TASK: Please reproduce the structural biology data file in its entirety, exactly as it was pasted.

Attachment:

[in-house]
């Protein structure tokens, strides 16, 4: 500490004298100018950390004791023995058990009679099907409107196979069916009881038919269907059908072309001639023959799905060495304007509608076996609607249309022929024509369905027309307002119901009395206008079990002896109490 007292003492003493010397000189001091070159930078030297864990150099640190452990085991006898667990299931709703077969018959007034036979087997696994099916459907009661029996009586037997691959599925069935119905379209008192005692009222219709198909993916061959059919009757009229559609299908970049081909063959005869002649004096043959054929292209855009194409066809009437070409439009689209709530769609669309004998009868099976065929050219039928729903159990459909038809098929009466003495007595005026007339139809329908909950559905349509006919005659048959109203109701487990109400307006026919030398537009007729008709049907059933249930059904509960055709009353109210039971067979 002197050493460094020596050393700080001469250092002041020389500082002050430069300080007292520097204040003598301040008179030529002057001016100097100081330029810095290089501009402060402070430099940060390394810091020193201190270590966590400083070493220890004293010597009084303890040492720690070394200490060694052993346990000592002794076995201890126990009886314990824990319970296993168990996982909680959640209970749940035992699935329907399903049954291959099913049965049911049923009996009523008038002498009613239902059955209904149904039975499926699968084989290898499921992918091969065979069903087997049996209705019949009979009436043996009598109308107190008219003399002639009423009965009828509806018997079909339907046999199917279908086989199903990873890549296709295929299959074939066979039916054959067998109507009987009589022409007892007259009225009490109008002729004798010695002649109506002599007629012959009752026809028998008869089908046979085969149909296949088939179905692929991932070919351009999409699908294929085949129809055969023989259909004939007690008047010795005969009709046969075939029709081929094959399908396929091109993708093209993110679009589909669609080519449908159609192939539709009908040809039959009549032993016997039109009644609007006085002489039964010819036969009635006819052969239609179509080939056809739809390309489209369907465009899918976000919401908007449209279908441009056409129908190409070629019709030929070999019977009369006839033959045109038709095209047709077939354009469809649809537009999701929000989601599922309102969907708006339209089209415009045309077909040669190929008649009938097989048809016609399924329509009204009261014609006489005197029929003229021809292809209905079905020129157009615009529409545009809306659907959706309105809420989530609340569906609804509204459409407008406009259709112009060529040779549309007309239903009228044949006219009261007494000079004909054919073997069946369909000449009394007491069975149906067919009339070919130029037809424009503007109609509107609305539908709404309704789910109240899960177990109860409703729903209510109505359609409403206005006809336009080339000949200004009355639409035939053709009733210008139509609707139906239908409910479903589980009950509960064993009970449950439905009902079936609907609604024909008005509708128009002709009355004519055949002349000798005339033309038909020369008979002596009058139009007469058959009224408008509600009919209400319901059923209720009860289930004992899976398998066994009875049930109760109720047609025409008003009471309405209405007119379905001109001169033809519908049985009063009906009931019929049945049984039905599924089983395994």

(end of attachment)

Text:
[in-house]
């Protein structure tokens, strides 16, 4: 500490004298100018950390004791023995058990009679099907409107196979069916009881038919269907059908072309001639023959799905060495304007509608076996609607249309022929024509369905027309307002119901009395206008079990002896109490 007292003492003493010397000189001091070159930078030297864990150099640190452990085991006898667990299931709703077969018959007034036979087997696994099916459907009661029996009586037997691959599925069935119905379209008192005692009222219709198909993916061959059919009757009229559609299908970049081909063959005869002649004096043959054929292209855009194409066809009437070409439009689209709530769609669309004998009868099976065929050219039928729903159990459909038809098929009466003495007595005026007339139809329908909950559905349509006919005659048959109203109701487990109400307006026919030398537009007729008709049907059933249930059904509960055709009353109210039971067979 002197050493460094020596050393700080001469250092002041020389500082002050430069300080007292520097204040003598301040008179030529002057001016100097100081330029810095290089501009402060402070430099940060390394810091020193201190270590966590400083070493220890004293010597009084303890040492720690070394200490060694052993346990000592002794076995201890126990009886314990824990319970296993168990996982909680959640209970749940035992699935329907399903049954291959099913049965049911049923009996009523008038002498009613239902059955209904149904039975499926699968084989290898499921992918091969065979069903087997049996209705019949009979009436043996009598109308107190008219003399002639009423009965009828509806018997079909339907046999199917279908086989199903990873890549296709295929299959074939066979039916054959067998109507009987009589022409007892007259009225009490109008002729004798010695002649109506002599007629012959009752026809028998008869089908046979085969149909296949088939179905692929991932070919351009999409699908294929085949129809055969023989259909004939007690008047010795005969009709046969075939029709081929094959399908396929091109993708093209993110679009589909669609080519449908159609192939539709009908040809039959009549032993016997039109009644609007006085002489039964010819036969009635006819052969239609179509080939056809739809390309489209369907465009899918976000919401908007449209279908441009056409129908190409070629019709030929070999019977009369006839033959045109038709095209047709077939354009469809649809537009999701929000989601599922309102969907708006339209089209415009045309077909040669190929008649009938097989048809016609399924329509009204009261014609006489005197029929003229021809292809209905079905020129157009615009529409545009809306659907959706309105809420989530609340569906609804509204459409407008406009259709112009060529040779549309007309239903009228044949006219009261007494000079004909054919073997069946369909000449009394007491069975149906067919009339070919130029037809424009503007109609509107609305539908709404309704789910109240899960177990109860409703729903209510109505359609409403206005006809336009080339000949200004009355639409035939053709009733210008139509609707139906239908409910479903589980009950509960064993009970449950439905009902079936609907609604024909008005509708128009002709009355004519055949002349000798005339033309038909020369008979002596009058139009007469058959009224408008509600009919209400319901059923209720009860289930004992899976398998066994009875049930109760109720047609025409008003009471309405209405007119379905001109001169033809519908049985009063009906009931019929049945049984039905599924089983395994």